Sweden, which will assume the rotating EU presidency next month, introduced such a tax on carbon dioxide as far back as 1991, deeming it an inexpensive way of helping the environment without resorting to costly new infrastructure and technology.
The move has proved very effective, Reinfeldt told reporters during a trip to Brussels.
Reinfeldt, who was presenting the priorities of his country’s six-month term at the EU helm, did not specify any suggested tax level, adding that Sweden would be re-evaluating that point itself.
“It puts a price on carbon emissions. It gives the signal in a market economy on what to reduce and it works,” he said.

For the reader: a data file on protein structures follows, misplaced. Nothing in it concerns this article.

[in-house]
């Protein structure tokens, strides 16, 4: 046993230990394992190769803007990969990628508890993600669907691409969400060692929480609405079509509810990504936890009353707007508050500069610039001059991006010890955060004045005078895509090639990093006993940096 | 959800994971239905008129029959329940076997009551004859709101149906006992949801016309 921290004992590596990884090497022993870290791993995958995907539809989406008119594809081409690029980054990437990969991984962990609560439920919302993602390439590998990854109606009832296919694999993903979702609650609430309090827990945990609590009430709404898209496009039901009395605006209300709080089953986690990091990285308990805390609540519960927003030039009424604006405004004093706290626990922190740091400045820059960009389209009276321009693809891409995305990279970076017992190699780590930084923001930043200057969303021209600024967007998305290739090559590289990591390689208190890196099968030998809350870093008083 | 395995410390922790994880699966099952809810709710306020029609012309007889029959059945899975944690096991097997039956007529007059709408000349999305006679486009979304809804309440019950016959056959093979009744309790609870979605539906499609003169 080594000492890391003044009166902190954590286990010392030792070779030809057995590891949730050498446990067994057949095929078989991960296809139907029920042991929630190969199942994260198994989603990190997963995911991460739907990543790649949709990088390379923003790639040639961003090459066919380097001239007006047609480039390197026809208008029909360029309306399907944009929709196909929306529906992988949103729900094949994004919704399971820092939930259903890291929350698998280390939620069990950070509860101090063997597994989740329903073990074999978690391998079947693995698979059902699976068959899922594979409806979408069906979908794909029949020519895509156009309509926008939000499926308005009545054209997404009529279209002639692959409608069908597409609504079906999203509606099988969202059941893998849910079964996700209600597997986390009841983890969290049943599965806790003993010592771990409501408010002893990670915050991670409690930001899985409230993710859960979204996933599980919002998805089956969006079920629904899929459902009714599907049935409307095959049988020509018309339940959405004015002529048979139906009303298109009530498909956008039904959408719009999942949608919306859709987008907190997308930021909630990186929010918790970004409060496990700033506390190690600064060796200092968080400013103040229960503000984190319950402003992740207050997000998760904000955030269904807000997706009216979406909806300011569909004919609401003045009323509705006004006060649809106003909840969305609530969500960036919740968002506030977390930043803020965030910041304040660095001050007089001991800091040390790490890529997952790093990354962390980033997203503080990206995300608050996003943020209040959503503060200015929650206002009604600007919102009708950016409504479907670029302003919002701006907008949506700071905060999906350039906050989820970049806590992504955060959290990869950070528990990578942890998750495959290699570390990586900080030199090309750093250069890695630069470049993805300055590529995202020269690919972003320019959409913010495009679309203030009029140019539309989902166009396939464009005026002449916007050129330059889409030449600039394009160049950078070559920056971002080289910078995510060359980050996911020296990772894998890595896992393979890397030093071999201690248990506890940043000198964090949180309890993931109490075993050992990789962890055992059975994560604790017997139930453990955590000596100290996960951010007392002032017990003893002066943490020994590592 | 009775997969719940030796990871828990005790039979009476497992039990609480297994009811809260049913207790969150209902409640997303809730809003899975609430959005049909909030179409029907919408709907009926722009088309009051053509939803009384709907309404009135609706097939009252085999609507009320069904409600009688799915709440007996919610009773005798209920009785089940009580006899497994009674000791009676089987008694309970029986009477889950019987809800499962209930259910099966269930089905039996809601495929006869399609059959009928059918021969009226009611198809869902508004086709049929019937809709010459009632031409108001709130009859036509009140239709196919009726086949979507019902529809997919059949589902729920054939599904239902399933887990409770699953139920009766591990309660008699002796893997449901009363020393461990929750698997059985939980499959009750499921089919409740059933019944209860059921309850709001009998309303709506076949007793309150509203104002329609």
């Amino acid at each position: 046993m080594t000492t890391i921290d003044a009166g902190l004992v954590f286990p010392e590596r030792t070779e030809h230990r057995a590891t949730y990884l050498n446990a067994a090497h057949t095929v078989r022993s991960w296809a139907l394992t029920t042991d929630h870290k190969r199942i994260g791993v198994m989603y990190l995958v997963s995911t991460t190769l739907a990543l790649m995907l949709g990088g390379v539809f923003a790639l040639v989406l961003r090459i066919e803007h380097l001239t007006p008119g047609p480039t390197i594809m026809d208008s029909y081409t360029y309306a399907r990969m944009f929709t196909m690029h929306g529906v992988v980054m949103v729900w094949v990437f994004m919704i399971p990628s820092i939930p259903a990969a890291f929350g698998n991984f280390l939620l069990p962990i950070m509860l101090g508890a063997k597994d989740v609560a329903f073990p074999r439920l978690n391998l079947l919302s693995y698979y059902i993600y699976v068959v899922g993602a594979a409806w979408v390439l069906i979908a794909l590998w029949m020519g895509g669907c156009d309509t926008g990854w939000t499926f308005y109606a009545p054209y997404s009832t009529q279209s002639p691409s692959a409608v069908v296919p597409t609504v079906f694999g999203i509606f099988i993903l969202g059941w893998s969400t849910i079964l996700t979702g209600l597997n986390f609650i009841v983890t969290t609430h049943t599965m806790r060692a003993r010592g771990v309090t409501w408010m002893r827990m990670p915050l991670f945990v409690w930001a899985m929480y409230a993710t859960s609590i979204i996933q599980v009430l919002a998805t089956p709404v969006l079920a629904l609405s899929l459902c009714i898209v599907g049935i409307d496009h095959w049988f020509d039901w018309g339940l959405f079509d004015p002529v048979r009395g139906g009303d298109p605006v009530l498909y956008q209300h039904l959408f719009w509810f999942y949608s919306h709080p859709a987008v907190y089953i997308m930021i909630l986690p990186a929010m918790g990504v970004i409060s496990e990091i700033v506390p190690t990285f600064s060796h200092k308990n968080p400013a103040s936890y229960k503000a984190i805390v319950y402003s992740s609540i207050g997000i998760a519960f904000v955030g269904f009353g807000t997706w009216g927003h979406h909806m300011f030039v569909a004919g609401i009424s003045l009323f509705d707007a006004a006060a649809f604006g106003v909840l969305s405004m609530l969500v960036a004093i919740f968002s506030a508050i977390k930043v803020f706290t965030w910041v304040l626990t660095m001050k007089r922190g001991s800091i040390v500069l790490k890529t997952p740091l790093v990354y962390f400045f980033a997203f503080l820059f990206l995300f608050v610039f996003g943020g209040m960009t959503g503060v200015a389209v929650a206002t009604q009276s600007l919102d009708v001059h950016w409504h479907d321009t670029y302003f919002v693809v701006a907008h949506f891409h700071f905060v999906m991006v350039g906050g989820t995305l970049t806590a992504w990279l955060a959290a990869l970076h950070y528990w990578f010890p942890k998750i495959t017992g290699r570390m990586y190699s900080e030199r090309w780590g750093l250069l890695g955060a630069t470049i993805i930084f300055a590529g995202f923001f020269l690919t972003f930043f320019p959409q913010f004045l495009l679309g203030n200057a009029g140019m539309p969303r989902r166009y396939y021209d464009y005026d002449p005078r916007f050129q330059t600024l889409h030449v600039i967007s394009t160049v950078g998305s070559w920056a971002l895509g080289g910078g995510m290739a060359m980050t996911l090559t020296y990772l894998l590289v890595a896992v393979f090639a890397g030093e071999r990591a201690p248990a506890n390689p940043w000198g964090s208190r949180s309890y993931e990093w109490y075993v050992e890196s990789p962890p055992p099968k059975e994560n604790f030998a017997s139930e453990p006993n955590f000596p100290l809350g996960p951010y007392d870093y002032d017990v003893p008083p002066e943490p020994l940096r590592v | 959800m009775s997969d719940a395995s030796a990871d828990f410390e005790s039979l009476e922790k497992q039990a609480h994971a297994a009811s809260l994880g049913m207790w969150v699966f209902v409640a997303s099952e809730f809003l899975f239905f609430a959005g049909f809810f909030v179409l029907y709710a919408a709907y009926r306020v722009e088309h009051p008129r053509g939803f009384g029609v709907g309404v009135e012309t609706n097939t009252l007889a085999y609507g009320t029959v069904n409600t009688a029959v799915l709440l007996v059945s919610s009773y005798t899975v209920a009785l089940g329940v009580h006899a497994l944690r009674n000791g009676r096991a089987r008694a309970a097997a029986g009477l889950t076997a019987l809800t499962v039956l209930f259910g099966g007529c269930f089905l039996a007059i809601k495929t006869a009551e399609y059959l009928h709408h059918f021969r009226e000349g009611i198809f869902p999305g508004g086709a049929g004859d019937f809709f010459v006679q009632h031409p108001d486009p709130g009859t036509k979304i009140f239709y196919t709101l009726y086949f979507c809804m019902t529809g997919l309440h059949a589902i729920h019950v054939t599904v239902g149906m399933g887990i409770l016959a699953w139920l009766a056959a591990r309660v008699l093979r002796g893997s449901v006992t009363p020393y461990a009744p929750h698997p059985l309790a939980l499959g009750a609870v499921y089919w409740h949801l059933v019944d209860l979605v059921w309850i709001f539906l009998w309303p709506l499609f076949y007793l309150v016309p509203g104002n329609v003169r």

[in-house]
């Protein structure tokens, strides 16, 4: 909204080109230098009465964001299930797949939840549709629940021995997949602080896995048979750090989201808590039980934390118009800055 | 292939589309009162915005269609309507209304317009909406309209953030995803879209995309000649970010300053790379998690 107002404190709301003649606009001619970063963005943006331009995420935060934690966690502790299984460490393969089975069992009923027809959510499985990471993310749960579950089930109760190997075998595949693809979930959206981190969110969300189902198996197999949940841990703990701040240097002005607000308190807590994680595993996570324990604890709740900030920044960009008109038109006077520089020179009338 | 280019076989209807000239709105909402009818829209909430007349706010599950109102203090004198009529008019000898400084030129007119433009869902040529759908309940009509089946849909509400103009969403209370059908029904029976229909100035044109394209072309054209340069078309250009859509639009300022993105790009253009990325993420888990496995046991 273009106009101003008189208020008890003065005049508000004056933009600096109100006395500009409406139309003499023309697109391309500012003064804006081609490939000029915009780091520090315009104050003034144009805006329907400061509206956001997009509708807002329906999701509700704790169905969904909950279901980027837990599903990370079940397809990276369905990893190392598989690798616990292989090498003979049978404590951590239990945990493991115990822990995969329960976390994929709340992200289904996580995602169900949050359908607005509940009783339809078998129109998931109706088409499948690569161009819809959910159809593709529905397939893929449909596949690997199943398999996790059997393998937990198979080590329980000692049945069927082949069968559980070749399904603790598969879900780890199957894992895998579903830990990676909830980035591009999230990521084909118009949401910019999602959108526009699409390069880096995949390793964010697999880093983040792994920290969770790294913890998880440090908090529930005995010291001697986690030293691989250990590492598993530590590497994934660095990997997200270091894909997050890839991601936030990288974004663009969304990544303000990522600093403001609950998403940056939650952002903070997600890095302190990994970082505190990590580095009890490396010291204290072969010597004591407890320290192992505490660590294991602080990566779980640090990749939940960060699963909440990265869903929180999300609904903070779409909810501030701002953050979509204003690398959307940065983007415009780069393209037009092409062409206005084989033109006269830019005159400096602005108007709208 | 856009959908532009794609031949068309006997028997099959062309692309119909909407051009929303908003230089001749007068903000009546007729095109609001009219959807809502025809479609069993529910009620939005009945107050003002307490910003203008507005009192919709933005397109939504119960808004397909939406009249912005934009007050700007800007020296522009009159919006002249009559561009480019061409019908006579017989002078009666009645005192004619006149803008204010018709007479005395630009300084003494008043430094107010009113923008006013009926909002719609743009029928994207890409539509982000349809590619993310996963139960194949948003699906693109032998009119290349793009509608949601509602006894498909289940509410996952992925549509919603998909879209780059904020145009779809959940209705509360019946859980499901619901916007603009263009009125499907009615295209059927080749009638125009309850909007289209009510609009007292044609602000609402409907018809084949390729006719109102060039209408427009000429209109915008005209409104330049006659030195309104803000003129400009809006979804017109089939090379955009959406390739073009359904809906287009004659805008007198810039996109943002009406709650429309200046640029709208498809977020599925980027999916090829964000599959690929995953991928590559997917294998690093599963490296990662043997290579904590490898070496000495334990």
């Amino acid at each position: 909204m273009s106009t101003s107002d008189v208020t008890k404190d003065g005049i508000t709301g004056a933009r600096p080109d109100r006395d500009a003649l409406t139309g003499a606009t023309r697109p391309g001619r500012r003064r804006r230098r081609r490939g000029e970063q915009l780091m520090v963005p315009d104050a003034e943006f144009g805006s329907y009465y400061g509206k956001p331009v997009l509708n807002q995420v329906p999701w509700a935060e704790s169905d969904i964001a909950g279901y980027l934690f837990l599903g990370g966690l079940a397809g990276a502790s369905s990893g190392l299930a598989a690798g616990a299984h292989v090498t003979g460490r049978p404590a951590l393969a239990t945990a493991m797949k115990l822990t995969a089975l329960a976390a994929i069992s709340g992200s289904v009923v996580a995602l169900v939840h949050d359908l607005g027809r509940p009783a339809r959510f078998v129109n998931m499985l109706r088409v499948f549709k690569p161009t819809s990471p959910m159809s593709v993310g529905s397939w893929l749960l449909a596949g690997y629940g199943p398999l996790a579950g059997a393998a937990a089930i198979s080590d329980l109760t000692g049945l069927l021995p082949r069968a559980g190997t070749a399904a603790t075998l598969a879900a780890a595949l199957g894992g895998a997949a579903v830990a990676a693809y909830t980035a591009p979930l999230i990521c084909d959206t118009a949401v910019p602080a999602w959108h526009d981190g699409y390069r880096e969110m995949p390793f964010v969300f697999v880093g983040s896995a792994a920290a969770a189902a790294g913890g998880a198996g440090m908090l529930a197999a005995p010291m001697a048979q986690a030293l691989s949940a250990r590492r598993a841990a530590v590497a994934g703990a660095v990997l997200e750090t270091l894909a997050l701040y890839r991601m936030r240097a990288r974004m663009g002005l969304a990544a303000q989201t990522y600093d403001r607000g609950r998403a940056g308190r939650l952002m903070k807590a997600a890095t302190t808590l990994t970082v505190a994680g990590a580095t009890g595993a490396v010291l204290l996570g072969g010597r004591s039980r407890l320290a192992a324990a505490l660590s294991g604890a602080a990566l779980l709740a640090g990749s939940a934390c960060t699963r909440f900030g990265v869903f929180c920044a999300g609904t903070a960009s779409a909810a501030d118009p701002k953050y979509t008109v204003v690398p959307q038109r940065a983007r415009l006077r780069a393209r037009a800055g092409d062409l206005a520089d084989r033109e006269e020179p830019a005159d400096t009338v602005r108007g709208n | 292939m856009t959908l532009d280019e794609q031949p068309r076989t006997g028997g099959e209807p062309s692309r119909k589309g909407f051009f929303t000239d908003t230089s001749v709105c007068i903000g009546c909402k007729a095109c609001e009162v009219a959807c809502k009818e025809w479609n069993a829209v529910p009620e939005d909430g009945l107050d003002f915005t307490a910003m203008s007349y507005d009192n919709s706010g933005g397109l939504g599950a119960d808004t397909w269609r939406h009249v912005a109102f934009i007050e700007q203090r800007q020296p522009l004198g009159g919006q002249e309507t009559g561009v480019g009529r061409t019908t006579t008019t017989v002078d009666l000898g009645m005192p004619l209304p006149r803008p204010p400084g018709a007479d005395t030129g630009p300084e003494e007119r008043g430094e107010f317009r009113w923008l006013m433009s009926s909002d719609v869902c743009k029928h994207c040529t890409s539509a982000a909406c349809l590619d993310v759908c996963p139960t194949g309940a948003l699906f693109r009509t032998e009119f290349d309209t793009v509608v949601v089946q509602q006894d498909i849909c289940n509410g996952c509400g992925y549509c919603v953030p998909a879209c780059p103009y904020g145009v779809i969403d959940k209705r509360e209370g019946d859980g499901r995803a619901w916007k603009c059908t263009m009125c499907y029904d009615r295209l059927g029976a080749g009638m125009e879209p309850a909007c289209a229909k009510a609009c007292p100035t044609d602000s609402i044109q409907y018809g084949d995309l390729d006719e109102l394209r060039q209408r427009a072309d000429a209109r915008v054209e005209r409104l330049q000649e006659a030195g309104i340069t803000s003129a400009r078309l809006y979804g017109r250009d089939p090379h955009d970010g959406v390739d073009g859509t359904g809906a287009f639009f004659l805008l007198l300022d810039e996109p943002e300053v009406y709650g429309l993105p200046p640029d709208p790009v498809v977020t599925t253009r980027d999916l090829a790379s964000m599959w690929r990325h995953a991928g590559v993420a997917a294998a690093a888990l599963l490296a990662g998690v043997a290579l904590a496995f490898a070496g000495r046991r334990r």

Reinfeldt said such a policy, already in place in another three EU nations, was particularly pertinent at this time of economic crisis and recession when governments are complaining about a lack of resources to tackle climate change.
Most eco-friendly tactics involve “much more investment, much more pressure on the EU budget,” he said.
It is under the Swedish EU presidency that the bloc will finalize its joint position for international talks on climate change in Copenhagen in December.
The goal is to forge a global deal to tackle global warming after the existing Kyoto Protocol expires in 2012.
The 27 EU nations in 2007 committed to reducing greenhouse gas emissions by 20 percent by 2020.
That broad commitment was translated into national targets last December.